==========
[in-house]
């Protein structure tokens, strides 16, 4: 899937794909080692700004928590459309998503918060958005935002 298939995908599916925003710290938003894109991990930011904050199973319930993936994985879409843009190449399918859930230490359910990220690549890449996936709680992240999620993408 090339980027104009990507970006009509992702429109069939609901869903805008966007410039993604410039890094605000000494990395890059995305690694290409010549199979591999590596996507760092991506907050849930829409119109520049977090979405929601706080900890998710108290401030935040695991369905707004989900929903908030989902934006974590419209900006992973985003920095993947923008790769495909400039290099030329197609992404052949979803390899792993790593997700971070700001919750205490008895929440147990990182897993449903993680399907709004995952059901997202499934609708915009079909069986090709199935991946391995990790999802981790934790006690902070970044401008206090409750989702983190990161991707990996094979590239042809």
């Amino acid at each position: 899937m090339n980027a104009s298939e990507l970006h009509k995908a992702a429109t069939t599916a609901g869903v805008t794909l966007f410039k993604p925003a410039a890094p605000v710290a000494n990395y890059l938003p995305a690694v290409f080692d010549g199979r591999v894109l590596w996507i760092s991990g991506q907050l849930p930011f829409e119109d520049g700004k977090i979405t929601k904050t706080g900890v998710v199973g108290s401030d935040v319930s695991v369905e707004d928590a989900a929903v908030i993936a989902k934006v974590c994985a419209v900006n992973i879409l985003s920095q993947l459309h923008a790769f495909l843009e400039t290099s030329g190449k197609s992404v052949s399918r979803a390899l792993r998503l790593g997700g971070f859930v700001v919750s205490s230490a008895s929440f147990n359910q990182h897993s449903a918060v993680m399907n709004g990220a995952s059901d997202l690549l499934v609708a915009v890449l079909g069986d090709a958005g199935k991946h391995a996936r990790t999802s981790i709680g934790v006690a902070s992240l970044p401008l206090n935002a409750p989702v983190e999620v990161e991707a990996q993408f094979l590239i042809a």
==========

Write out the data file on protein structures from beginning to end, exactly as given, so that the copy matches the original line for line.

[in-house]
């Protein structure tokens, strides 16, 4: 899937794909080692700004928590459309998503918060958005935002 298939995908599916925003710290938003894109991990930011904050199973319930993936994985879409843009190449399918859930230490359910990220690549890449996936709680992240999620993408 090339980027104009990507970006009509992702429109069939609901869903805008966007410039993604410039890094605000000494990395890059995305690694290409010549199979591999590596996507760092991506907050849930829409119109520049977090979405929601706080900890998710108290401030935040695991369905707004989900929903908030989902934006974590419209900006992973985003920095993947923008790769495909400039290099030329197609992404052949979803390899792993790593997700971070700001919750205490008895929440147990990182897993449903993680399907709004995952059901997202499934609708915009079909069986090709199935991946391995990790999802981790934790006690902070970044401008206090409750989702983190990161991707990996094979590239042809």
């Amino acid at each position: 899937m090339n980027a104009s298939e990507l970006h009509k995908a992702a429109t069939t599916a609901g869903v805008t794909l966007f410039k993604p925003a410039a890094p605000v710290a000494n990395y890059l938003p995305a690694v290409f080692d010549g199979r591999v894109l590596w996507i760092s991990g991506q907050l849930p930011f829409e119109d520049g700004k977090i979405t929601k904050t706080g900890v998710v199973g108290s401030d935040v319930s695991v369905e707004d928590a989900a929903v908030i993936a989902k934006v974590c994985a419209v900006n992973i879409l985003s920095q993947l459309h923008a790769f495909l843009e400039t290099s030329g190449k197609s992404v052949s399918r979803a390899l792993r998503l790593g997700g971070f859930v700001v919750s205490s230490a008895s929440f147990n359910q990182h897993s449903a918060v993680m399907n709004g990220a995952s059901d997202l690549l499934v609708a915009v890449l079909g069986d090709a958005g199935k991946h391995a996936r990790t999802s981790i709680g934790v006690a902070s992240l970044p401008l206090n935002a409750p989702v983190e999620v990161e991707a990996q993408f094979l590239i042809a």